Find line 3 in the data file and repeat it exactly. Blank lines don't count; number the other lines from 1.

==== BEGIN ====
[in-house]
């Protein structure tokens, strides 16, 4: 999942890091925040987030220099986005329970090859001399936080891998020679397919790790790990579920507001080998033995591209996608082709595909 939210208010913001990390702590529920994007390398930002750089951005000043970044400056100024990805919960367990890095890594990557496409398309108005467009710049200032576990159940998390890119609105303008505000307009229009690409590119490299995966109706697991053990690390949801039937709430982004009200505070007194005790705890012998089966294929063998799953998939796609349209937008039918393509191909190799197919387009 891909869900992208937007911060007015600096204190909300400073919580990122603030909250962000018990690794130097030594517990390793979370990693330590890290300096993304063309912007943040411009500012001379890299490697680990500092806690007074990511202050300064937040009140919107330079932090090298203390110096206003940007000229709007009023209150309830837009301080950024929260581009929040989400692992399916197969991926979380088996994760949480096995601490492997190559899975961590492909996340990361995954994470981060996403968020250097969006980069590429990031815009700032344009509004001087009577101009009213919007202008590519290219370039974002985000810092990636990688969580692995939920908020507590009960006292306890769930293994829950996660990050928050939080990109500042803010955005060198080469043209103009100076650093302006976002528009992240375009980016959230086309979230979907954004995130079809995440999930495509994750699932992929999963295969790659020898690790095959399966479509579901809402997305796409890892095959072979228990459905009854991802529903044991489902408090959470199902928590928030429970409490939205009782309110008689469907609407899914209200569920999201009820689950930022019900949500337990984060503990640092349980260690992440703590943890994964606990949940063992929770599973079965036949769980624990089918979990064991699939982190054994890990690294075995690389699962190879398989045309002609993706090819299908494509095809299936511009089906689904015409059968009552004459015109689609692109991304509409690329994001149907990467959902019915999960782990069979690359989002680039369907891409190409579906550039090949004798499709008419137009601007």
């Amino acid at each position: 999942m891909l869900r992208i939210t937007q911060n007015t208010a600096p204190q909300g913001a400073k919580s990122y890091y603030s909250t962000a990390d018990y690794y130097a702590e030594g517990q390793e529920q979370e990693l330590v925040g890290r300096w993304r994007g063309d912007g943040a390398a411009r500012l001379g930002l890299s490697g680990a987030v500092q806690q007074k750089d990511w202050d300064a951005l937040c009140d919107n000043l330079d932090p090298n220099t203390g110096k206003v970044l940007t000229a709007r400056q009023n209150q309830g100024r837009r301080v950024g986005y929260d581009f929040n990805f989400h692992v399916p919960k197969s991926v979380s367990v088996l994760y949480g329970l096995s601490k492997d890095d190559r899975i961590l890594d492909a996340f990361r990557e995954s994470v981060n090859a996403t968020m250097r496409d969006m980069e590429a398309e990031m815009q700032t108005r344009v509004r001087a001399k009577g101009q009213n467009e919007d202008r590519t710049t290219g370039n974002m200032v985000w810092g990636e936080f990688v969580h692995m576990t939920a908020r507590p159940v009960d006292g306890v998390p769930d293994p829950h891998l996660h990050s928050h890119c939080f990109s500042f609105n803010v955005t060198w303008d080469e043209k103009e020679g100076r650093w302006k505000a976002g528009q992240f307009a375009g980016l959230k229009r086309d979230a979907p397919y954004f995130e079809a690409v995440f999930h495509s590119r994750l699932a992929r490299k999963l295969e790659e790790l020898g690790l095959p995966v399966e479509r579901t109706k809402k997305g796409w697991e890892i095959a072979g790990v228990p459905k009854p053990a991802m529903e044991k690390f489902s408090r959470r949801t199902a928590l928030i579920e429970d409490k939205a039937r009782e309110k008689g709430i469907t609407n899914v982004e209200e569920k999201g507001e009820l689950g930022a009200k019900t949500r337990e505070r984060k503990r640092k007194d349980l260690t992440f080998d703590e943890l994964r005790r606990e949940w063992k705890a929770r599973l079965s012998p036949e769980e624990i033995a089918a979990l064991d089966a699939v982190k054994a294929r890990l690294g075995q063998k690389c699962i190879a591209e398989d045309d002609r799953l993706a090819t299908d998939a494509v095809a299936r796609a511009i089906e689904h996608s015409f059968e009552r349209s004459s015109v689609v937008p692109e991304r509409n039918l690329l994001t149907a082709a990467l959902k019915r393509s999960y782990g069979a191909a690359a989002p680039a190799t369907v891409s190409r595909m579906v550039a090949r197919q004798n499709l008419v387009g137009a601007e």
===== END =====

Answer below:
């Amino acid at each position: 999942m891909l869900r992208i939210t937007q911060n007015t208010a600096p204190q909300g913001a400073k919580s990122y890091y603030s909250t962000a990390d018990y690794y130097a702590e030594g517990q390793e529920q979370e990693l330590v925040g890290r300096w993304r994007g063309d912007g943040a390398a411009r500012l001379g930002l890299s490697g680990a987030v500092q806690q007074k750089d990511w202050d300064a951005l937040c009140d919107n000043l330079d932090p090298n220099t203390g110096k206003v970044l940007t000229a709007r400056q009023n209150q309830g100024r837009r301080v950024g986005y929260d581009f929040n990805f989400h692992v399916p919960k197969s991926v979380s367990v088996l994760y949480g329970l096995s601490k492997d890095d190559r899975i961590l890594d492909a996340f990361r990557e995954s994470v981060n090859a996403t968020m250097r496409d969006m980069e590429a398309e990031m815009q700032t108005r344009v509004r001087a001399k009577g101009q009213n467009e919007d202008r590519t710049t290219g370039n974002m200032v985000w810092g990636e936080f990688v969580h692995m576990t939920a908020r507590p159940v009960d006292g306890v998390p769930d293994p829950h891998l996660h990050s928050h890119c939080f990109s500042f609105n803010v955005t060198w303008d080469e043209k103009e020679g100076r650093w302006k505000a976002g528009q992240f307009a375009g980016l959230k229009r086309d979230a979907p397919y954004f995130e079809a690409v995440f999930h495509s590119r994750l699932a992929r490299k999963l295969e790659e790790l020898g690790l095959p995966v399966e479509r579901t109706k809402k997305g796409w697991e890892i095959a072979g790990v228990p459905k009854p053990a991802m529903e044991k690390f489902s408090r959470r949801t199902a928590l928030i579920e429970d409490k939205a039937r009782e309110k008689g709430i469907t609407n899914v982004e209200e569920k999201g507001e009820l689950g930022a009200k019900t949500r337990e505070r984060k503990r640092k007194d349980l260690t992440f080998d703590e943890l994964r005790r606990e949940w063992k705890a929770r599973l079965s012998p036949e769980e624990i033995a089918a979990l064991d089966a699939v982190k054994a294929r890990l690294g075995q063998k690389c699962i190879a591209e398989d045309d002609r799953l993706a090819t299908d998939a494509v095809a299936r796609a511009i089906e689904h996608s015409f059968e009552r349209s004459s015109v689609v937008p692109e991304r509409n039918l690329l994001t149907a082709a990467l959902k019915r393509s999960y782990g069979a191909a690359a989002p680039a190799t369907v891409s190409r595909m579906v550039a090949r197919q004798n499709l008419v387009g137009a601007e």